This is an article from the July-August 1998 issue: Mongolia

MF Behind the Scenes

Mongolia and Missiology

MF Behind the Scenes

Right now, in various places and peoples all across the world, the Gospel of Jesus Christ is surmounting cultural and linguistic differences and transforming the lives of thousands in what we refer to as "people movements to Christ." The example of Mongolia presented in this issue is just one of these people movements. A people movement is where large numbers of individuals move together to come to Christ within an unreached people where there was no self-sustaining church planting movement.

What causes these people movements and what can we do to foster them in every people? This is what the science of "missiology" is all about. Missiologists look at what missionaries have done and how God has worked around the world. From these observations they discover what helps to bring about these people movements and what gets in the way of them.

I encourage you to read the article by RL, starting on page 10, with the eyes of a missiologist. Look for the lessons that were learned and what has helped and what has hindered the Mongol people in coming to Christ. Many of the lessons learned here can be applied with other peoples. Unfortunately, many of the mistakes made in the past are being repeated over and over again because the missionaries from various countries have not been good enough students of missiology. We also tend toward what is easiest and quickest to do, such as inadvertently planting our own culture along with the Gospel, sending money instead of people, doing for them what they should do for themselves and creating dependency in the process. Rather, we should do what is most effective which is making the Gospel indigenous (normal and natural to them, not appearing foreign) so the people take ownership of it. The Gospel then spreads naturally and rapidly along the lines of normal relationships.

The goal of all missionaries should be to make the Gospel indigenous to whatever unreached people they are working with. Learning how to do this is the most important thing a missionary can ever do and also one of the hardest. It is not a simple task easily learned on short-term trips or prayer journeys. These activities have their place, but there is simply no substitute for well-trained long-term career missionaries who will come along-side the people they seek to reach and become their servants and students. The missionary needs to learn the people's culture and learn how to present the Gospel in a culturally relevant, sensitive and meaningful way without bringing in his own. (See the article, "What Color is Jesus?" in the July-October '97 issue. You can retrieve this article from our E-mail conference under the name MF97.07-10.22-Color. See the on-line subscription information at right.)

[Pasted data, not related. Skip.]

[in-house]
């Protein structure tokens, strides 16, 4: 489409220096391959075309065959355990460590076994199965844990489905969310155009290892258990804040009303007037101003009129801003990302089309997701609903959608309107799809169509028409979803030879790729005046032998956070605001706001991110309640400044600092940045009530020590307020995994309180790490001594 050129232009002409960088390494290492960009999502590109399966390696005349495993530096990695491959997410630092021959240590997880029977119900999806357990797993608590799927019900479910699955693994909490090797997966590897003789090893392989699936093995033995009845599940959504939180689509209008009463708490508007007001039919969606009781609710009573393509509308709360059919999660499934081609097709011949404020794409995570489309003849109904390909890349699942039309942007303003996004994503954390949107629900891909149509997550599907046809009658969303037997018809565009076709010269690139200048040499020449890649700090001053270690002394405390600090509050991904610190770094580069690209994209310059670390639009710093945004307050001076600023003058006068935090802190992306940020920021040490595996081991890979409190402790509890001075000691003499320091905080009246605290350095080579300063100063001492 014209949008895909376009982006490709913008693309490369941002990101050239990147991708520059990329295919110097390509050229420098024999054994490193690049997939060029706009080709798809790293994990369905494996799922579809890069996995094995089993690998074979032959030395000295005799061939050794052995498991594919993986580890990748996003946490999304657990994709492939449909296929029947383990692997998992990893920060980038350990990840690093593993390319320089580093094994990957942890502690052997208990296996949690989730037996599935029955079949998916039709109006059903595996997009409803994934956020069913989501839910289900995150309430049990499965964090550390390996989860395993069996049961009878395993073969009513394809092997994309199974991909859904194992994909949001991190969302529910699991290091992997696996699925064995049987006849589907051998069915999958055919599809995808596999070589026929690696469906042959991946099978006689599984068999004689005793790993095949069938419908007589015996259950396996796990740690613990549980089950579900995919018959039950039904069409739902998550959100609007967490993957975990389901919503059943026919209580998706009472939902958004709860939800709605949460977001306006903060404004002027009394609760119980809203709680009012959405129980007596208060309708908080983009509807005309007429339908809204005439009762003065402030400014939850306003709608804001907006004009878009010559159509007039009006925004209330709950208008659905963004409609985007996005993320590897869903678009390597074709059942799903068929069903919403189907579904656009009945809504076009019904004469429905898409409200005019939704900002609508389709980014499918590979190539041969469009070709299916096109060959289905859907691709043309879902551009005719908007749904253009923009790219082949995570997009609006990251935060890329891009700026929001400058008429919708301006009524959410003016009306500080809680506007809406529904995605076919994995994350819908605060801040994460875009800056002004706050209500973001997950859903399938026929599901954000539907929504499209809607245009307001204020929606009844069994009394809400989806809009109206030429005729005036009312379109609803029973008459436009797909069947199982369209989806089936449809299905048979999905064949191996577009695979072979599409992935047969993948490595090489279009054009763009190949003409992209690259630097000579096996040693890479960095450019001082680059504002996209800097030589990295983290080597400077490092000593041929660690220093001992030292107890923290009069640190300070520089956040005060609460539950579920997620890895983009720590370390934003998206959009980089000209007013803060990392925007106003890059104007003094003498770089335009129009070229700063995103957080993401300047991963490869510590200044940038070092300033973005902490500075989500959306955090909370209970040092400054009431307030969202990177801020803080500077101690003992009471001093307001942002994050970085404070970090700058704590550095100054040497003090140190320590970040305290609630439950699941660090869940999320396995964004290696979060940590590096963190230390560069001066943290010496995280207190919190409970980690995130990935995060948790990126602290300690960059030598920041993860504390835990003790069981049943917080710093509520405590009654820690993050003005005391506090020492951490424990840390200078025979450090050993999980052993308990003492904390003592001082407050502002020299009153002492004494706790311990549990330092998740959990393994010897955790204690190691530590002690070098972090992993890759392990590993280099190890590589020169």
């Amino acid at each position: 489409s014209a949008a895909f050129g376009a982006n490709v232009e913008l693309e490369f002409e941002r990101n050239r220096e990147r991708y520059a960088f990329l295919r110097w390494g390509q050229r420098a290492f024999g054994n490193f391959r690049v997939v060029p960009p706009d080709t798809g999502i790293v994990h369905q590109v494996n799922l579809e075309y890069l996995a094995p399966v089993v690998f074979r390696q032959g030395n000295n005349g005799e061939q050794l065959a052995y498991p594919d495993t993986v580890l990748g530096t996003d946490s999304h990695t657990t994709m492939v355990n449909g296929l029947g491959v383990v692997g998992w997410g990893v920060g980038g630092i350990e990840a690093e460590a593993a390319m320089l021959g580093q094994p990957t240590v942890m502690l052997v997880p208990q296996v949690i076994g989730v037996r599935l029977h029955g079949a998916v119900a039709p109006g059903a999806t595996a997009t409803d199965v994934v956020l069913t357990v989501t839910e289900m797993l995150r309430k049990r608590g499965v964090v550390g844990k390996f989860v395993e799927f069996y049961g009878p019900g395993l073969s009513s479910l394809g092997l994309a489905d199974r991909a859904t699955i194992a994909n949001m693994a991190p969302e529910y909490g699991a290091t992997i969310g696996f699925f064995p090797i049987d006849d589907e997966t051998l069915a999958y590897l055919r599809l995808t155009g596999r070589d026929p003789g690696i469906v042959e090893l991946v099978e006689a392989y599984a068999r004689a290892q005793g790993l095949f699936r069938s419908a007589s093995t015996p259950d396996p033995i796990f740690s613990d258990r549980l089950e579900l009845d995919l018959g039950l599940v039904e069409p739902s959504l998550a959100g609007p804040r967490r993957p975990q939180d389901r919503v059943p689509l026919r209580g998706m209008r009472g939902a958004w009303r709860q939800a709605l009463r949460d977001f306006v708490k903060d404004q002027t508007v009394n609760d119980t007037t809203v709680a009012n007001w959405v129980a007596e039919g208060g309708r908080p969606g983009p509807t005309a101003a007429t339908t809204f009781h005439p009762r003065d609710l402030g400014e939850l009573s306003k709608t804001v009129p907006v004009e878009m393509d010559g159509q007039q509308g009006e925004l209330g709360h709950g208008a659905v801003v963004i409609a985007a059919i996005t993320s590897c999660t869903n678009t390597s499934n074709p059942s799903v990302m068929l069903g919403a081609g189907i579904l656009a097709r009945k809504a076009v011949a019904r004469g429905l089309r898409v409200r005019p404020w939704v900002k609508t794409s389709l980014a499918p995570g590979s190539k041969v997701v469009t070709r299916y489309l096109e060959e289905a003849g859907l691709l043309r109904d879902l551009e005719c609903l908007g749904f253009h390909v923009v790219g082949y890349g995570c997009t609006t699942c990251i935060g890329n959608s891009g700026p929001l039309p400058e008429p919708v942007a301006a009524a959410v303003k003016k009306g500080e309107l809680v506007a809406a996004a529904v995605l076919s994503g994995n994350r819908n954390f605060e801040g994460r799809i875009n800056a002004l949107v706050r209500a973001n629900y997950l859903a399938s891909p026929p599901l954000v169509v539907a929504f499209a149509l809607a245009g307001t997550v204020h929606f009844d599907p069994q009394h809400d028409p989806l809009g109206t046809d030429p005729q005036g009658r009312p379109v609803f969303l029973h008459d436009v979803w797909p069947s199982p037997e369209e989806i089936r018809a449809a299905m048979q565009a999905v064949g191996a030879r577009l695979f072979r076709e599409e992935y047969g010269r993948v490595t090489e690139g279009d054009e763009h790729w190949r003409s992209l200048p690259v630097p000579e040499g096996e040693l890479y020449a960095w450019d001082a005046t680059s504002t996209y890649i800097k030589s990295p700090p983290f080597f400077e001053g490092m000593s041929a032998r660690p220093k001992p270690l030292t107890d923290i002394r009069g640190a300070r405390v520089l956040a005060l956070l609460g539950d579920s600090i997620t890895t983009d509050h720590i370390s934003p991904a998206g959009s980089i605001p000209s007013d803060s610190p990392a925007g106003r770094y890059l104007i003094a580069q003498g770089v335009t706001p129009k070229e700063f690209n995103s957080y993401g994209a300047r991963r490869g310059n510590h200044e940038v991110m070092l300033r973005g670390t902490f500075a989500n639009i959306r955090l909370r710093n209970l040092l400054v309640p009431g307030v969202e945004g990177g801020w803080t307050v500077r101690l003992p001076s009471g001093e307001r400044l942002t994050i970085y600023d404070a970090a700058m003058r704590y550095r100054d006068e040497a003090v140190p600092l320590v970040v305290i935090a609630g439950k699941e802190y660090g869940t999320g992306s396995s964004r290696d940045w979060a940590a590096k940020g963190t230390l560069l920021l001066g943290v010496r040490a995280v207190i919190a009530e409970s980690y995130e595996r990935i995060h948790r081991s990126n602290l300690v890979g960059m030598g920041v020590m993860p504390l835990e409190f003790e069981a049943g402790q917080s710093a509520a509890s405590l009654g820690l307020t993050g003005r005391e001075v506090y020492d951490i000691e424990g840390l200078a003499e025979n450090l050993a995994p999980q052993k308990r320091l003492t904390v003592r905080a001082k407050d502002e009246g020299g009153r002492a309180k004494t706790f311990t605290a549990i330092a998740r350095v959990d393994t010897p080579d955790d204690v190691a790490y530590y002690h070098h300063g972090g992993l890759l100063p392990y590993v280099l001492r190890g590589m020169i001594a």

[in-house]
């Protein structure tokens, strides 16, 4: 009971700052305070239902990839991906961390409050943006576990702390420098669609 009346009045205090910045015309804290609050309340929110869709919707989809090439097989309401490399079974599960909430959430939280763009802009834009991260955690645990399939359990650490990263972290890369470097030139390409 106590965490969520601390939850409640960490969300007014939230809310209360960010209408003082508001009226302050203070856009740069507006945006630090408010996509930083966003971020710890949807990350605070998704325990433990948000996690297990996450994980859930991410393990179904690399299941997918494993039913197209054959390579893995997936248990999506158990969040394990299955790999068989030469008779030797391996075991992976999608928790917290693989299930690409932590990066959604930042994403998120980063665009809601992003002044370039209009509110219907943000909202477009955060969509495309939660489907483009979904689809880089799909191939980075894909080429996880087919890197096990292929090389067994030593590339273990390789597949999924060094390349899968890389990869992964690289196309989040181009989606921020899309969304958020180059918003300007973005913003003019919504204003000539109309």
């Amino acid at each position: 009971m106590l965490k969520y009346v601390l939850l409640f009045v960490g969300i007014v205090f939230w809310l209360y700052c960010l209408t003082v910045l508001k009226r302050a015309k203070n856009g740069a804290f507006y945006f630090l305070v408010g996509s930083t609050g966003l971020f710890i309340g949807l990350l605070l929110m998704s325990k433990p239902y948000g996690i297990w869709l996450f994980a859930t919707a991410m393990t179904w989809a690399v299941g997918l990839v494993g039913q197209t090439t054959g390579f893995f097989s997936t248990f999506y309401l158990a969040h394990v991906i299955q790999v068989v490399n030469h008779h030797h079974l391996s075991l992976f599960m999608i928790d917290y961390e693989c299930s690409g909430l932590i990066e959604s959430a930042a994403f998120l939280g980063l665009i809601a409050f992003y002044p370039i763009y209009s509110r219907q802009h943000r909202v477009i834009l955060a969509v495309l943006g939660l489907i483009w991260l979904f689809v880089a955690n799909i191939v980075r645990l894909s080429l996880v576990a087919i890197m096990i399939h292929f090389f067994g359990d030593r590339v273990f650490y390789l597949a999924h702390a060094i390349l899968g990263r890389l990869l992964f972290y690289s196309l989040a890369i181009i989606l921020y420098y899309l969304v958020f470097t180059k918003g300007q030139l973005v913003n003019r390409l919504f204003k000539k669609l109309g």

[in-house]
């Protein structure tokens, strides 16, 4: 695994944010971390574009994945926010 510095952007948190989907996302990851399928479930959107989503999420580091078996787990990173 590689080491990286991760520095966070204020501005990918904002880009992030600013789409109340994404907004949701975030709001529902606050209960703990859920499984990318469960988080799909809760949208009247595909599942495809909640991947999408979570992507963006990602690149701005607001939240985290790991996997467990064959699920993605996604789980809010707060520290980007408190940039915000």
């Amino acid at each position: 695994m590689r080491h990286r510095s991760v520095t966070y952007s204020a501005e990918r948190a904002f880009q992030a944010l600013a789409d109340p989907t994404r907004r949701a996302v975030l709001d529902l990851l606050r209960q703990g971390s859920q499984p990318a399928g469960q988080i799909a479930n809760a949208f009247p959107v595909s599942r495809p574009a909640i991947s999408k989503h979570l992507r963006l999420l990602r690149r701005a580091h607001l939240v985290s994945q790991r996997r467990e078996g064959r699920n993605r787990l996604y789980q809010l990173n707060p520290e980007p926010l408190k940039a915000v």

Zeal and good intentions are not enough. We need missiologically well-trained people who will not have to keep "reinventing the wheel"--making the same mistakes missionaries often make. Whether we are pastors, missionaries or mission supporters, we must all be life-long students of missiology. If not, we will inevitably be supporting the wrong mission efforts while the truly worthy work will go wanting for needed resources. We cannot treat missions like a hobby and assume that we know enough to do a good job. Inadequate knowledge can be very dangerous. A good place for anyone to start is to take the Perspectives on the World Christian Movement course. See page 42 for locations. Even if there is not a class near you, anyone can get the Vision for the Nations curriculum and begin the learning process. (See item 226 on the response form and page 28 for more information.) The progress of World Evangelization will be hurt or helped by how well or ill informed we are about the mission God has given to us. We owe it to the Lord to do our educated best for His praise and glory among all peoples.


There are no comments for this entry yet.

Leave A Comment

Commenting is not available in this channel entry.